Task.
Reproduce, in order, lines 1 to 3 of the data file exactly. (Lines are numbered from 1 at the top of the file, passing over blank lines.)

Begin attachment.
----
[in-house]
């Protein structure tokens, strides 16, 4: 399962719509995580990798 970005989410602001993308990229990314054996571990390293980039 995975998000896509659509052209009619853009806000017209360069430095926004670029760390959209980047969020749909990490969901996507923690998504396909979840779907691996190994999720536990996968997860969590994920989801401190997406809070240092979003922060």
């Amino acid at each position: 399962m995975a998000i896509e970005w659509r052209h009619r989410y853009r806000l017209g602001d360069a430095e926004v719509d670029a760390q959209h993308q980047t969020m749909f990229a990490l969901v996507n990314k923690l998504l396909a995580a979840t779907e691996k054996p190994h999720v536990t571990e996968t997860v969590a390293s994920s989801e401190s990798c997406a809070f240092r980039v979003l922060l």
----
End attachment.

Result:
[in-house]
């Protein structure tokens, strides 16, 4: 399962719509995580990798 970005989410602001993308990229990314054996571990390293980039 995975998000896509659509052209009619853009806000017209360069430095926004670029760390959209980047969020749909990490969901996507923690998504396909979840779907691996190994999720536990996968997860969590994920989801401190997406809070240092979003922060």
């Amino acid at each position: 399962m995975a998000i896509e970005w659509r052209h009619r989410y853009r806000l017209g602001d360069a430095e926004v719509d670029a760390q959209h993308q980047t969020m749909f990229a990490l969901v996507n990314k923690l998504l396909a995580a979840t779907e691996k054996p190994h999720v536990t571990e996968t997860v969590a390293s994920s989801e401190s990798c997406a809070f240092r980039v979003l922060l």